One reason could be the need for security: “I just click on an ad in a search engine when I'm pretty sure that I know what I have to expect and that the site behind the link is trustworthy.”


In the U.S., the need for security is much lower than in the German speaking regions (see e.g . Hofstede, 2001, Culture's Consequences: Uncertainty Avoidance Index).


How important is context?


As a German or an Englishman it is very difficult to evaluate a campaign for countries like Japan. Context is, amongst others, a major reason for this. In a high-context culture such as Japan advertising messages contain relatively less words. The demand for direct and formal advertising is much higher in countries like Germany.


But doesn´t this imply that the ads and landing pages must be designed differently and cannot be simply translated?

We would also expect that search phrases in high-context cultures are much shorter and therefore reveal less information about the visitors ("What does the visitor want?")


This makes it harder to generate traffic on long-tail keywords and to optimize exclusion terms for the SEA campaign.


How technically mature is a market?


Does a click really mean someone is interested in buying? We have learned, that in some countries a click very often only reflects that someone is interested in finding more information: “I want to know what this is!” (Especially in countries with a low demand for security)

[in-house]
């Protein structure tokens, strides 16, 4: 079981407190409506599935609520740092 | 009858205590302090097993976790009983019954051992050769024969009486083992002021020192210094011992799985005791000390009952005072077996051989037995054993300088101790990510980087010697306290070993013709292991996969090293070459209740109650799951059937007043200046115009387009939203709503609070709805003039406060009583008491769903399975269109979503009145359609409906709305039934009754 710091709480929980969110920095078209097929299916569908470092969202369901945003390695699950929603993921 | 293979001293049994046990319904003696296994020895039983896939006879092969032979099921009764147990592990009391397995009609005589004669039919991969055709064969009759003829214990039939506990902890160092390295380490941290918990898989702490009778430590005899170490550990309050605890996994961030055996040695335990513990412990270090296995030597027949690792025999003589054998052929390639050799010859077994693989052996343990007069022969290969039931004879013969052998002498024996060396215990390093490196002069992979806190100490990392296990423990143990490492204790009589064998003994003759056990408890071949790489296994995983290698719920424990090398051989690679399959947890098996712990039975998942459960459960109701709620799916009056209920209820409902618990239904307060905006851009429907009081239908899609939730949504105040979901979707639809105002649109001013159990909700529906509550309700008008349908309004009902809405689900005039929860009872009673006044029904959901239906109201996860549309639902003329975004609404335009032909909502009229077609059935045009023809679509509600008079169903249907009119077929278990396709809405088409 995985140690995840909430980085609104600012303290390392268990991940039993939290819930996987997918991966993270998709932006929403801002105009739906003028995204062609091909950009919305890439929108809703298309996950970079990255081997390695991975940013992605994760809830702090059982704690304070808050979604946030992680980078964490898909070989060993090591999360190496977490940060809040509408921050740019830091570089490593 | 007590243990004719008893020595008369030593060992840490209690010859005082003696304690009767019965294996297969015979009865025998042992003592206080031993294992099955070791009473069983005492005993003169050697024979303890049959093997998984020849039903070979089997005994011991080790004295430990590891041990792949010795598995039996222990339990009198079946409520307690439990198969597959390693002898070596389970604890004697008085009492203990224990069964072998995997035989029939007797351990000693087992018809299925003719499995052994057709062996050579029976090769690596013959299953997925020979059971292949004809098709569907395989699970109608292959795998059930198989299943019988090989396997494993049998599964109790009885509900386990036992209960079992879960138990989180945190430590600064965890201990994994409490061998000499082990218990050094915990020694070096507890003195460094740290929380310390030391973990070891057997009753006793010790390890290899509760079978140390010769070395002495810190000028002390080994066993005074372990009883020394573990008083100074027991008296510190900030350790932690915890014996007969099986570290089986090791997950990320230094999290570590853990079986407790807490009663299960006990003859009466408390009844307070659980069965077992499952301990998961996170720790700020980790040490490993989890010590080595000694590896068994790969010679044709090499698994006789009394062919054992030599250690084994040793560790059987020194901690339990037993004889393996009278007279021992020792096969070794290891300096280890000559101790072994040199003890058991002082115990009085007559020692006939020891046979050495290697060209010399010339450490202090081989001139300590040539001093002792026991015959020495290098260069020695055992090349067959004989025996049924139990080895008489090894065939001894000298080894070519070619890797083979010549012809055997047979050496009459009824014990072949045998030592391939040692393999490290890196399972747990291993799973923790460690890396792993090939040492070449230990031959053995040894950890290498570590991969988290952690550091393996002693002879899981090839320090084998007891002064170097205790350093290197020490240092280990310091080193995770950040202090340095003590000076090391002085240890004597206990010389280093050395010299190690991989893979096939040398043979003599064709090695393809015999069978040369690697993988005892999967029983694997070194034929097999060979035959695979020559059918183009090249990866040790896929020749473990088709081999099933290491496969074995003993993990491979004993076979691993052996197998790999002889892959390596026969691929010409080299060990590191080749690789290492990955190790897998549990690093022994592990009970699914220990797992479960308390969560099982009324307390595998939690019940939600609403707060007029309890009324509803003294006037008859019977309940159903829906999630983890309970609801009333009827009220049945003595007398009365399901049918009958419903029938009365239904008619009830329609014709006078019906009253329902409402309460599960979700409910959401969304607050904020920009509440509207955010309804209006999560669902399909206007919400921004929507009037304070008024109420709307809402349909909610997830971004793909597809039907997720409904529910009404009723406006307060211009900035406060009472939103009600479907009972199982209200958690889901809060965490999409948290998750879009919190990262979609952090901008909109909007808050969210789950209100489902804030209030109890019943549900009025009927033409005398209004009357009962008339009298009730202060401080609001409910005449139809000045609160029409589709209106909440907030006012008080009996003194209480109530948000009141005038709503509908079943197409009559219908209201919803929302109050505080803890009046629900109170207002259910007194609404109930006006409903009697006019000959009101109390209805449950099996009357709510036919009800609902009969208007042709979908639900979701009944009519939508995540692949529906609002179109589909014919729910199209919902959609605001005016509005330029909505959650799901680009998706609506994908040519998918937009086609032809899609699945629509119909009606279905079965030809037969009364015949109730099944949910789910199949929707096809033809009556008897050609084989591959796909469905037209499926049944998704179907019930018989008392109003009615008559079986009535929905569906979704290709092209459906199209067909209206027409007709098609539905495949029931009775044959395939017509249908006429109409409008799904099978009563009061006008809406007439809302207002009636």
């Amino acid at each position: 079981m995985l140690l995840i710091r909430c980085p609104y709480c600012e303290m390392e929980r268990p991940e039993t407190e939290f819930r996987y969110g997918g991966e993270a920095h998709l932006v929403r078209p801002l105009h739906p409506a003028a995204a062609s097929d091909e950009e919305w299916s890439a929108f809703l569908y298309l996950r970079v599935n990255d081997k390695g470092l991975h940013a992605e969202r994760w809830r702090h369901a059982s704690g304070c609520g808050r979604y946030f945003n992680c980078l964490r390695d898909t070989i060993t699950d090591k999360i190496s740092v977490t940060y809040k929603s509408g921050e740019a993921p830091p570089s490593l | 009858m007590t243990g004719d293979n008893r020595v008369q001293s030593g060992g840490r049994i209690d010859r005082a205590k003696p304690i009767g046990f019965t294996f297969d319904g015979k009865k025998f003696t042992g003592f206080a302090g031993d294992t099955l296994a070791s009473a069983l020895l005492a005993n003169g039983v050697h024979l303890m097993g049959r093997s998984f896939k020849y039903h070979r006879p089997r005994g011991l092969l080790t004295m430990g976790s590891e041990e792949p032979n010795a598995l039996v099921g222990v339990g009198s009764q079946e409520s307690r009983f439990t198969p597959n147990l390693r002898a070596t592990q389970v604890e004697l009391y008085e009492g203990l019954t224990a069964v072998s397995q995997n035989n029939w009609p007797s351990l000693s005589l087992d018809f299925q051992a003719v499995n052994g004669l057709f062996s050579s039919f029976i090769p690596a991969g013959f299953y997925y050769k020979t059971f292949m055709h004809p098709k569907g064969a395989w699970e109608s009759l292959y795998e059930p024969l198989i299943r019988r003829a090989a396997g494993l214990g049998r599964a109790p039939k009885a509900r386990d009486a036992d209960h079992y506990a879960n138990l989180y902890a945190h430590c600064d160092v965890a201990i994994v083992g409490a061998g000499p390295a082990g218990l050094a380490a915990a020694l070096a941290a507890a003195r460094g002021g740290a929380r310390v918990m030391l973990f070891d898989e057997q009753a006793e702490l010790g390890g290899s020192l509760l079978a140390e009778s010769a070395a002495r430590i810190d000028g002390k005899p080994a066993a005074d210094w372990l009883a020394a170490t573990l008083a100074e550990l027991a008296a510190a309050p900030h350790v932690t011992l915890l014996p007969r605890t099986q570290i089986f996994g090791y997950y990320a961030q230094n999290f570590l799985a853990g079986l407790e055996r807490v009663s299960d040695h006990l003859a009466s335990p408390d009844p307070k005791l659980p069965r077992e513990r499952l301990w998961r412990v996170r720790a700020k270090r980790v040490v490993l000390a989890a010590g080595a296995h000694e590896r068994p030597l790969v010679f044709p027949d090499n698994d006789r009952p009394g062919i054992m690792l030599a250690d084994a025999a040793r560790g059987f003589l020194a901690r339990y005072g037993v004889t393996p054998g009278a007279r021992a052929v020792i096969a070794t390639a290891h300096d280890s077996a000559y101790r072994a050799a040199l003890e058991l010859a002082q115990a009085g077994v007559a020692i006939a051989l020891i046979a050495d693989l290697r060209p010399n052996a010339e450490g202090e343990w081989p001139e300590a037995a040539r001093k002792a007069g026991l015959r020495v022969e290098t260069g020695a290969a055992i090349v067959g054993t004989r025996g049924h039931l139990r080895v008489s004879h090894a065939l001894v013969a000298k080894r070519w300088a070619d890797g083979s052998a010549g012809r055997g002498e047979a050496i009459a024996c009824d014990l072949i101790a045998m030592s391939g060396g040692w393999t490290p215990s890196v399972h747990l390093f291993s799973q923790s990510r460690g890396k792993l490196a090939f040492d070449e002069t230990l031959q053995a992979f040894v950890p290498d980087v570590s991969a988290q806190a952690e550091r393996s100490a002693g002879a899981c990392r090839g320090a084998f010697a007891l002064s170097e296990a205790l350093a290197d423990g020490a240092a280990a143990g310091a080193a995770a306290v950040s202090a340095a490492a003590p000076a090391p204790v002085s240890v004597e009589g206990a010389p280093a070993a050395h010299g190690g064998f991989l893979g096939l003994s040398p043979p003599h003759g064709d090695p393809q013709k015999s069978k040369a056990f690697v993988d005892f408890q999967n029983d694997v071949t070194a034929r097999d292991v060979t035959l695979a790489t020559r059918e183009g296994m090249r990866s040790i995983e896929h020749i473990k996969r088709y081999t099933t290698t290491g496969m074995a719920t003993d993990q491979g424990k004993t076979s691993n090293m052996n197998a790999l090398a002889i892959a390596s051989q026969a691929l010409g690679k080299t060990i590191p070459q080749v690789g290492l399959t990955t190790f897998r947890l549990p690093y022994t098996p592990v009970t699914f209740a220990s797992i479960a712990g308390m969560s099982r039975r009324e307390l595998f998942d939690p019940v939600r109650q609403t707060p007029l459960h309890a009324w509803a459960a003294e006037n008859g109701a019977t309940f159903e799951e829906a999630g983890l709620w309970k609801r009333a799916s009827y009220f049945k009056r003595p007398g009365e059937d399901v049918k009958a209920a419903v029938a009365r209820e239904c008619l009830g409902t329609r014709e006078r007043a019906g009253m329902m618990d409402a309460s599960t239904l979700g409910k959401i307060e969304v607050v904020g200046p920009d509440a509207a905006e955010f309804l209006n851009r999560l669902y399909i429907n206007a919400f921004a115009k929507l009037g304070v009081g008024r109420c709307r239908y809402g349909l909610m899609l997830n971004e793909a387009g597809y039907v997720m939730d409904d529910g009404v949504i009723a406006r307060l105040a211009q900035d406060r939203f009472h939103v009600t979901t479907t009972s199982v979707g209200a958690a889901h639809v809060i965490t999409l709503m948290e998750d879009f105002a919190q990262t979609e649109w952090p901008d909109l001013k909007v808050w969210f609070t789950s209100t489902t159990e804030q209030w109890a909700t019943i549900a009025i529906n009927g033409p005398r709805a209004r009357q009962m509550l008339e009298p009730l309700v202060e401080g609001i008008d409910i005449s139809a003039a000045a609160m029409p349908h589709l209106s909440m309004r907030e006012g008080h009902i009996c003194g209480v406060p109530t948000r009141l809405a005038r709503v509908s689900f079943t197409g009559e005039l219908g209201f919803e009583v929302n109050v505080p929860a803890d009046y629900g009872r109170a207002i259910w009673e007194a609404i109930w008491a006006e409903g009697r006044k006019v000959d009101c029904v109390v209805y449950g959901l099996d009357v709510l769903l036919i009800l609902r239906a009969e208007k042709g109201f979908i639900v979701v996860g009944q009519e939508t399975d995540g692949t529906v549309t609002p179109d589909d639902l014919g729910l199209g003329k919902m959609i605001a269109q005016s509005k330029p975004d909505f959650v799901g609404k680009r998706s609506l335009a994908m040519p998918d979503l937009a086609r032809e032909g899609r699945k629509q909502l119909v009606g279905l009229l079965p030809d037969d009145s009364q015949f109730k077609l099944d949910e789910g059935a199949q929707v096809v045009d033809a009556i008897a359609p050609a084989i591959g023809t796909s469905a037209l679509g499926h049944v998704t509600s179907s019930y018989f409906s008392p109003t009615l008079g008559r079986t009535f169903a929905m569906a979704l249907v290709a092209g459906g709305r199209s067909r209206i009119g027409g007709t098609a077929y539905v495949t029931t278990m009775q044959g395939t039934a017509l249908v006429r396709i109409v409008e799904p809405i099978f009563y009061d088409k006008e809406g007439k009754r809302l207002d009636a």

This attitude is common e.g. in developing / emerging countries. This makes it obviously quite hard to filter this group of visitors from the targeted audience of our advertising campaign. So should we better refrain from advertising in these countries?


To what extent do the entered search phrases reflect the intentions of the visitors?


That refers to the question "What does the visitor want?" When optimizing a campaign we strive to sort out all visitors who are not looking for products or services that we offer. This becomes problematic when the search phrase does not exactly reflect what a customer wants.


Above it was mentioned that high-context cultures may tend to generally use shorter phrases.


But also in markets with low technical maturity the terms tend to be nonspecific and vague. This makes it difficult to optimize campaigns for exclusion terms, especially not to over-optimize so that parts of our relevant audience are being cut-off.


So what are the conclusions?


The cultural perspective helps us determine, which campaigns have the potential for improvement.


In summary,

  • the bounce rate is always a relevant metric
  • the bounce rate has to be considered separately
  • the cultural influences are essential to determine the quality of a campaign
  • the need for security and the type of the market are important influences, according to our investigation


We at effective have been dealing with this kind of issues for a long time and meanwhile have built a broad and international knowledge base. If you want to learn more about how we can help to significantly improve the success of your international SEA just call us at +49 621 17893-0 or write an e-mail to mannheim@effective-world.com.




[1] The bounce rate is by default defined as the number of visitors who have looked at only one single page. This is the way most standard analytics tools calculate the bounce rate. An alternative and perhaps more meaningful definition is the number of visitors who stay only a maximum of five seconds on the site. To measure the time spent on a single page, the tracking code on the website must contain a JavaScript that can be executed in the visitor’s browser. If JavaScript is not supported or has been turned off by the visitor, the determination of the residence time is not possible. A tracking tool supporting the measurement of the residence time is Google Analytics. go back